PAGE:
W3C home > Mailing lists > Public > ietf-tls@w3.org > April to June 1996

RE: Merged Transport Layer Protocol Development

From: David P. Kemp <dpkemp@missi.ncsc.mil>
Date: Thu, 25 Apr 1996 11:52:08 -0400
Message-Id: <199604251552.LAA18569@argon.ncsc.mil>
To: ietf-tls@w3.org
From: Dan Simon <dansimon@microsoft.com>
Date: Wed, 24 Apr 1996 16:13:16 -0700

> There are two problems with this method:
         [negotiating NULL-WITH-NULL then resuming encryption - dpk]
> 
> 1)  The MAC key must therefore be transmitted along with the new
> encryption key, and can therefore be no stronger than the previous
> encryption key; and
> 
> 2)  Once MACing has been turned off in the underlying connection, there
> is no guarantee that an adversary can't intervene, block subsequent
> "change cipher spec" messages, and start sending/receiving other
> information to/from the parties (in the clear) when transmission of the
> pre-encrypted data stream has been completed.

I don't understand these objections.

The initial state of an SSL connection is NULL-WITH-NULL (no) security.
The handshake proceeds from that state to a non-NULL CipherSuite in
a manner that I believe to be immune to known protocol attacks.  If
that weren't the case, then the initial MAC key would be "no stronger
than the previous encryption key", i.e. zero.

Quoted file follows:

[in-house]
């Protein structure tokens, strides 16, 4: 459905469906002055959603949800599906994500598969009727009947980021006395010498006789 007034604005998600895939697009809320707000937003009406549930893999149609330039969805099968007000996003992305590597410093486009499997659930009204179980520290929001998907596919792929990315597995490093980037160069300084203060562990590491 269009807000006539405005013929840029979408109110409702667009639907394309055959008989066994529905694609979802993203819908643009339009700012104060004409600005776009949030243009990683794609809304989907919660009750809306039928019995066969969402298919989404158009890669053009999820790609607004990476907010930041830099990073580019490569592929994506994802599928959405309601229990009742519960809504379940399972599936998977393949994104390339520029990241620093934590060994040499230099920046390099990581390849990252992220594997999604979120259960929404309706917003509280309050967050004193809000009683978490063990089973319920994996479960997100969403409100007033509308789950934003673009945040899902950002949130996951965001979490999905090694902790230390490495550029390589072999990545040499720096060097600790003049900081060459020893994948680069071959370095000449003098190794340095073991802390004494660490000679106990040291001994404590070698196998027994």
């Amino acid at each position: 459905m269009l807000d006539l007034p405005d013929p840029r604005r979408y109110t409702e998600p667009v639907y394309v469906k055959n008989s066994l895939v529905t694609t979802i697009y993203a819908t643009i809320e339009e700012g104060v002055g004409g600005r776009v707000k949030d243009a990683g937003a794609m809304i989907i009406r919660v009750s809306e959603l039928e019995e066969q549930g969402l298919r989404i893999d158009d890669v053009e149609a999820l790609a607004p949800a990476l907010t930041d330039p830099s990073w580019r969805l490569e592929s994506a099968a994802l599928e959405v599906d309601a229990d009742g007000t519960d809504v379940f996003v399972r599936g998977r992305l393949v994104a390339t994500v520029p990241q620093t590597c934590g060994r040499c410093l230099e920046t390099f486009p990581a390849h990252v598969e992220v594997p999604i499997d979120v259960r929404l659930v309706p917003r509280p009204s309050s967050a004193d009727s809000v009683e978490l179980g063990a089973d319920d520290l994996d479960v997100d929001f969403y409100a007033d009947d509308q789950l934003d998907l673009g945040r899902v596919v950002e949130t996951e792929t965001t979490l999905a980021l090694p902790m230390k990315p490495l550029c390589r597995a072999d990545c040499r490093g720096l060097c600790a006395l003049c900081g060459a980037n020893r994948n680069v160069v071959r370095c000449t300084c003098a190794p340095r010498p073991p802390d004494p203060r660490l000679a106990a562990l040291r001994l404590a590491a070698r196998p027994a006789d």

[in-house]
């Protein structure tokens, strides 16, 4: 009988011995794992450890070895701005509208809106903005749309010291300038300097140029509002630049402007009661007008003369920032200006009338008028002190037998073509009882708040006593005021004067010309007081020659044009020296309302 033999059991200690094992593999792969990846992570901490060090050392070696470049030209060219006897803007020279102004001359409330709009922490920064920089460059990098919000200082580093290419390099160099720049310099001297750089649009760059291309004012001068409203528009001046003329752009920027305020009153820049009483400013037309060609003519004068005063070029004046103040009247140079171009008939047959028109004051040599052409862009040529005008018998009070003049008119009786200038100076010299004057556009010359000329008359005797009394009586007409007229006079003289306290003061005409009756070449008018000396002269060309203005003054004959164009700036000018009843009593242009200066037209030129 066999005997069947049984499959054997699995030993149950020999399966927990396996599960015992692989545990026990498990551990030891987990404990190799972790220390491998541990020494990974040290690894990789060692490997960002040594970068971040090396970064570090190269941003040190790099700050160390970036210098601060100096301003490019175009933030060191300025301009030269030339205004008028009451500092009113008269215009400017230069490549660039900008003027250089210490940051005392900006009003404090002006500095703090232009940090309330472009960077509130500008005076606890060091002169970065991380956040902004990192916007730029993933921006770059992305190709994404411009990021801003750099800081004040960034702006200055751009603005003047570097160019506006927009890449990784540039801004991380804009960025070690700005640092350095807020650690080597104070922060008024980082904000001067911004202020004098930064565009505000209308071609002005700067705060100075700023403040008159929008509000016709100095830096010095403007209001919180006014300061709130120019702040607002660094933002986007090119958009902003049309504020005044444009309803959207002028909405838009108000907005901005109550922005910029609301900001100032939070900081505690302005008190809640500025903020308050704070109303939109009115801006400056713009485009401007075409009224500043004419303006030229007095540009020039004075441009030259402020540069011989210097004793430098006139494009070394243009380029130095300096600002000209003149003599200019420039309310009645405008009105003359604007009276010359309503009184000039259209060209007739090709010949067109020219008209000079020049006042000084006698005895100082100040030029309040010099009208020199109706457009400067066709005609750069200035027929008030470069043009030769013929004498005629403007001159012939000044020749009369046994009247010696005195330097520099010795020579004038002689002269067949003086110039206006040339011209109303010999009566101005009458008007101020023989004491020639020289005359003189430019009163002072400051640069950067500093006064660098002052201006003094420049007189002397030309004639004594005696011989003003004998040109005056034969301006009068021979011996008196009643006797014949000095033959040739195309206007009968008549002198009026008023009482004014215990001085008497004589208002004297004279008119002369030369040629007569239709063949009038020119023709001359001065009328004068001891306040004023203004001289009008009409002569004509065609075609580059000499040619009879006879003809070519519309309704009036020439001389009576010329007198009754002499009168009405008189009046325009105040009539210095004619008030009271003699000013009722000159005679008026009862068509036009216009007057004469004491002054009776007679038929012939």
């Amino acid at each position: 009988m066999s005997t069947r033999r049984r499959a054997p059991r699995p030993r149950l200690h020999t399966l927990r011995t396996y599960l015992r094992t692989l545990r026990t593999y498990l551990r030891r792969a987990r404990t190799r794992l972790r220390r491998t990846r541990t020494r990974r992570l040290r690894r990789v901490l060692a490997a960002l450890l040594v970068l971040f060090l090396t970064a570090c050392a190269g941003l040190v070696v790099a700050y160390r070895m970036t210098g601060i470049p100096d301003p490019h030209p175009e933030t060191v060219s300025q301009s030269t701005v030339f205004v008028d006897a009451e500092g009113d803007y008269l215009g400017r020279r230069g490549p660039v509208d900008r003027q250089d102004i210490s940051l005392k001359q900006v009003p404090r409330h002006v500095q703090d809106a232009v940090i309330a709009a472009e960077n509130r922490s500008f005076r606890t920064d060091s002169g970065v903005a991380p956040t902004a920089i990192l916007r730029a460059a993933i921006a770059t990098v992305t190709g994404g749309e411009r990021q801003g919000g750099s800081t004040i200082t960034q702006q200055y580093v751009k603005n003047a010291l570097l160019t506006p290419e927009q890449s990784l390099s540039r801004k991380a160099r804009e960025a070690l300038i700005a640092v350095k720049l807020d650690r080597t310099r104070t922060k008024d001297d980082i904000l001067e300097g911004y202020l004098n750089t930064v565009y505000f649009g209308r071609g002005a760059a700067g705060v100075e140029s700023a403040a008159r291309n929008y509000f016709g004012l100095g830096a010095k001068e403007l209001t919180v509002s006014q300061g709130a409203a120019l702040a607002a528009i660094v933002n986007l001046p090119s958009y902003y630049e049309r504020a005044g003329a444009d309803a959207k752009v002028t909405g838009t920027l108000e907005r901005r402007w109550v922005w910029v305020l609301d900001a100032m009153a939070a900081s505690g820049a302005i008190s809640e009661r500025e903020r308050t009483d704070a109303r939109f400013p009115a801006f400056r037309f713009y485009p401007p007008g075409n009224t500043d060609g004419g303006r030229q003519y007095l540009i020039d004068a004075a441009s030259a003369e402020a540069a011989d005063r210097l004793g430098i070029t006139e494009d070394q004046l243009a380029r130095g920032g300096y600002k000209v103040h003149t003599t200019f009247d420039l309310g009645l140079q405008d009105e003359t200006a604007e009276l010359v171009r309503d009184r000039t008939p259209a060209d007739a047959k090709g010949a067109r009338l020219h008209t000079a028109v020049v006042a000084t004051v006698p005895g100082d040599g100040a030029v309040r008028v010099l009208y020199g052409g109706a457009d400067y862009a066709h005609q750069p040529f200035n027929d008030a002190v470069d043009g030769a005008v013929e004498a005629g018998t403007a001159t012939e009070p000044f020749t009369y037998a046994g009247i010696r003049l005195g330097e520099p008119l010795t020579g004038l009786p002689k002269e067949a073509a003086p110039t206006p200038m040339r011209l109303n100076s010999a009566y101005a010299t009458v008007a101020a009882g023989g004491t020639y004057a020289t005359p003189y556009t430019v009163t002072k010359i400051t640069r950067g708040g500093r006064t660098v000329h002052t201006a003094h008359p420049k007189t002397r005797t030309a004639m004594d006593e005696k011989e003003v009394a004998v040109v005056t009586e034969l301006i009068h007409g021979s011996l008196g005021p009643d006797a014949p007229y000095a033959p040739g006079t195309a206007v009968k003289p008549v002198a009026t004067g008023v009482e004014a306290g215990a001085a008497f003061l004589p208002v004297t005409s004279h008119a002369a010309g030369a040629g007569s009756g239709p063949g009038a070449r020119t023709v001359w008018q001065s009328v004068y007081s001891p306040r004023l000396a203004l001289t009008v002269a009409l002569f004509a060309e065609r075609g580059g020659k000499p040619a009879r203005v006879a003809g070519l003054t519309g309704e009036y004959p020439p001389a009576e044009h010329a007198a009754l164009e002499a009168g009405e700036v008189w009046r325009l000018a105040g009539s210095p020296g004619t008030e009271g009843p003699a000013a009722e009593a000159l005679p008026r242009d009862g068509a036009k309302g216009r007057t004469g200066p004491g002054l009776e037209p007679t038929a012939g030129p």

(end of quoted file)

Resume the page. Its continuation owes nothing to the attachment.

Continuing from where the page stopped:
The finished message (which authenticates all prior handshake messages)
is an important component of preventing problem 2).

If there is a protocol weakness in the SSL handshake that causes it to
be subject to problems 1) and 2), then it affects all of SSL, not just
using the handshake to accommodate pre-encrypted data.  I am not aware
of any such weakness.


> >1) How much time does the PCTv2 pre-encryption handshake save over
> >the standard SSLv3 resume-session handshake?, and
> 
> The answer to this question depends, of course, on the cost in CPU time
> of performing encryption and hashing.  A ballpark figure might be on the
> order of a second per megabyte of data.  This cost virtually disappears
> if the data is pre-encrypted and pre-hashed; if a single encrypted
> stream is accessed thousands of times a day, then I would say that the
> savings begin to add up.

The cost of the handshake does not depend on the amount of data
subsequently protected by it (i.e. the size of the pre-encrypted,
pre-hashed file).  The cost is fixed, and is incurred once each time
the CipherSpec is renegotiated (at worst, twice for each pre-encrypted
file; less if multiple pre-encrypted files are sent in a row).
I believe the processor cost of a resume handshake to be fairly
small; the 2 round trips might cause a slight communication delay but
shouldn't affect the server load.
Received on Thursday, 25 April 1996 11:52:25 EDT

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